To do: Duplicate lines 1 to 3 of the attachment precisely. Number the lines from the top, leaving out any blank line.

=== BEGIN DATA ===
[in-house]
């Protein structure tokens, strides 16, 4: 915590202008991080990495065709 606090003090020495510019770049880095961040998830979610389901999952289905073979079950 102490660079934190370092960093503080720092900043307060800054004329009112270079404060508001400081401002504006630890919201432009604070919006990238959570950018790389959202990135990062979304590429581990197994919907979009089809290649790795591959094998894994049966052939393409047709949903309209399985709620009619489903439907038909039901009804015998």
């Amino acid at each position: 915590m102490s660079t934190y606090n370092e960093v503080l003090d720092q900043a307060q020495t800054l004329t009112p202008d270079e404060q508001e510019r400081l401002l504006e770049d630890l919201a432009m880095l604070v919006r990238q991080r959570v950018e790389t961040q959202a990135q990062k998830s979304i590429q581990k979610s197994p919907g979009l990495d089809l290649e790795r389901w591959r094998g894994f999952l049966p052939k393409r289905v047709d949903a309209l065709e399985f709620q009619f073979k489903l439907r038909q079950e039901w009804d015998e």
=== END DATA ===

[in-house]
């Protein structure tokens, strides 16, 4: 915590202008991080990495065709 606090003090020495510019770049880095961040998830979610389901999952289905073979079950 102490660079934190370092960093503080720092900043307060800054004329009112270079404060508001400081401002504006630890919201432009604070919006990238959570950018790389959202990135990062979304590429581990197994919907979009089809290649790795591959094998894994049966052939393409047709949903309209399985709620009619489903439907038909039901009804015998």
């Amino acid at each position: 915590m102490s660079t934190y606090n370092e960093v503080l003090d720092q900043a307060q020495t800054l004329t009112p202008d270079e404060q508001e510019r400081l401002l504006e770049d630890l919201a432009m880095l604070v919006r990238q991080r959570v950018e790389t961040q959202a990135q990062k998830s979304i590429q581990k979610s197994p919907g979009l990495d089809l290649e790795r389901w591959r094998g894994f999952l049966p052939k393409r289905v047709d949903a309209l065709e399985f709620q009619f073979k489903l439907r038909q079950e039901w009804d015998e």